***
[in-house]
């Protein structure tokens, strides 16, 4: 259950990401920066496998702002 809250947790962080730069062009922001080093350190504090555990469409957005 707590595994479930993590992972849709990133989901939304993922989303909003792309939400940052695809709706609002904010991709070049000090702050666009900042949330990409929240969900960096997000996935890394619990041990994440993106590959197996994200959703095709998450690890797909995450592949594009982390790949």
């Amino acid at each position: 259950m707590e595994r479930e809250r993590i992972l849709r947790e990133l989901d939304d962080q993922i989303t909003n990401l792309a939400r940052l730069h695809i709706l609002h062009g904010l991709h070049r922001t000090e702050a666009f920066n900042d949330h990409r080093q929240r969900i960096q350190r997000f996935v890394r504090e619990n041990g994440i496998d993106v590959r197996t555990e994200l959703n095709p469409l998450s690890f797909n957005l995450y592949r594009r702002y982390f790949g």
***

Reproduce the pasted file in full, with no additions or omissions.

[in-house]
């Protein structure tokens, strides 16, 4: 259950990401920066496998702002 809250947790962080730069062009922001080093350190504090555990469409957005 707590595994479930993590992972849709990133989901939304993922989303909003792309939400940052695809709706609002904010991709070049000090702050666009900042949330990409929240969900960096997000996935890394619990041990994440993106590959197996994200959703095709998450690890797909995450592949594009982390790949």
């Amino acid at each position: 259950m707590e595994r479930e809250r993590i992972l849709r947790e990133l989901d939304d962080q993922i989303t909003n990401l792309a939400r940052l730069h695809i709706l609002h062009g904010l991709h070049r922001t000090e702050a666009f920066n900042d949330h990409r080093q929240r969900i960096q350190r997000f996935v890394r504090e619990n041990g994440i496998d993106v590959r197996t555990e994200l959703n095709p469409l998450s690890f797909n957005l995450y592949r594009r702002y982390f790949g």